The earliest European settlers in the Cape were the Dutch. The land was virtually vacant except for a few small tribes of “strandlopers” (lit. “beachwalkers”) and koisan (Bushmen). The verdent and fertile farming areas weren’t occupied by anyone and the Dutch East Indian Company sold parcels to farmers to supply their merchant seaman rounding the Cape on the lucrative trade route between Holland and the East.

Being very aware of the strong winds that sweep the Cape Peninsula (upon which Cape Town is built), the Dutch erected a line of windmills and ground wheat and other grains for flour. Of the original windmills built, only three survive: one in Durbanville (where the Zimmermans live), one along the Black River and the only working example left in the entire country is located along a major freeway to the city center.

It is called Mostert’s Mill and a club of enthusiasts have restored the mill to full working capacity with the help of several experts from Holland. Every second Saturday, the mill operates and grinds various grains into flour which is sold on the sight.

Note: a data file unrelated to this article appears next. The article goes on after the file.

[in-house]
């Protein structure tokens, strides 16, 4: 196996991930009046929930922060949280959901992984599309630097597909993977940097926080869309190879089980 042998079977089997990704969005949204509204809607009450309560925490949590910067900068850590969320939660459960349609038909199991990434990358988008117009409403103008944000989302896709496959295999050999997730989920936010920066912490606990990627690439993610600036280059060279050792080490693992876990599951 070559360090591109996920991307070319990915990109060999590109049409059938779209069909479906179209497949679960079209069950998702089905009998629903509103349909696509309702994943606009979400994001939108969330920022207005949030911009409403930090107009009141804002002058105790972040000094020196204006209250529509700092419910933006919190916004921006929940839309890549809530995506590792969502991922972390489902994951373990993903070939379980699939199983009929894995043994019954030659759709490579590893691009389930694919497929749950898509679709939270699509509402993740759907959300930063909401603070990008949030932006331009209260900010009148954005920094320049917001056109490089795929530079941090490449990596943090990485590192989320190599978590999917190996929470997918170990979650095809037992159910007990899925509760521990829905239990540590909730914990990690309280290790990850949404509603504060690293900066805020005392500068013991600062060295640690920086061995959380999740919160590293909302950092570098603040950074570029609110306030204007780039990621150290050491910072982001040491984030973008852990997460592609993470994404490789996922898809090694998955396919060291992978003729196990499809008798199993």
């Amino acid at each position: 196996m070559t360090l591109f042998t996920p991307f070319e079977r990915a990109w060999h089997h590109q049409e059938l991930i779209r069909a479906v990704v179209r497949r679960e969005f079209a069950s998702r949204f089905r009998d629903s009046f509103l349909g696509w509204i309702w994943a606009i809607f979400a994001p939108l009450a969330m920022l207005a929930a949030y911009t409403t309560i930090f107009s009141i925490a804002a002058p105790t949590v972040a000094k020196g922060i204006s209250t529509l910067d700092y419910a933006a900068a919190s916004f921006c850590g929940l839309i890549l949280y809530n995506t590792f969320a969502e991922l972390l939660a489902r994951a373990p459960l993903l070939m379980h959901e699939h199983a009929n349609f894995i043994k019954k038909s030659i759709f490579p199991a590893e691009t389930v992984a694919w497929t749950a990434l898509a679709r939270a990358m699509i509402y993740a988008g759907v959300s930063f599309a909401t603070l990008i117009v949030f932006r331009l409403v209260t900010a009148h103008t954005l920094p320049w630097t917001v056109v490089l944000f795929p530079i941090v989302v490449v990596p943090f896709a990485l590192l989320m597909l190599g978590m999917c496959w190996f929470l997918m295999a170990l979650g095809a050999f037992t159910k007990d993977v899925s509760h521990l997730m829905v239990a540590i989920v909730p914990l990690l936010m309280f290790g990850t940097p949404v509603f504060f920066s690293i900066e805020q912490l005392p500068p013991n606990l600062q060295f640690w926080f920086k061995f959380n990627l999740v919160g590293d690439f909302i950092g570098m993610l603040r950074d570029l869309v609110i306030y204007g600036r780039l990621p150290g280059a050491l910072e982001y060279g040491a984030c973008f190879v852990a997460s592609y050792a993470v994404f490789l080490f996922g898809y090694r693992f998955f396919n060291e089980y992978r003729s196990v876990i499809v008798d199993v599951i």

The sight of the huge windmill blades slowly revolving in the wind is magnificent. And the taste of the stone ground flour in bread and cookies is totally different than the commercial varieties.

Worth a visit!

PIX: — Mostert’s Mill over 300 years old

Newsletter Vol. #8, 2004

Greetings to one and all in the name of Jesus! It seems that the longrt the year goes on, the faster it moves. (Is that just me or do you feel the same?)

BAVULEMELI
The Children’s Center struggles as it usually does with food for the feeding program. Part of the problem is its own success – street kids gather from all over as the word of mouth spreads. Primrose and Doreen, who prepare the food they have, will not turn anyone away that is hungry. Even if it means cleaning out their own cupboards, they give what they have.

I’ve been trying to integrate the Cape Bible Seminary lessons into practical ministries for those who regularly attend and study the Word. This has always been the aim of the Christian education programs – without help and effort on the ground, the gospel’s message is pretty hollow. It is difficult to teach people who are hungry about Jesus and God’s love. Of all the classes I have, only one is capable, financially and spiritually, to assist the Children’s Center.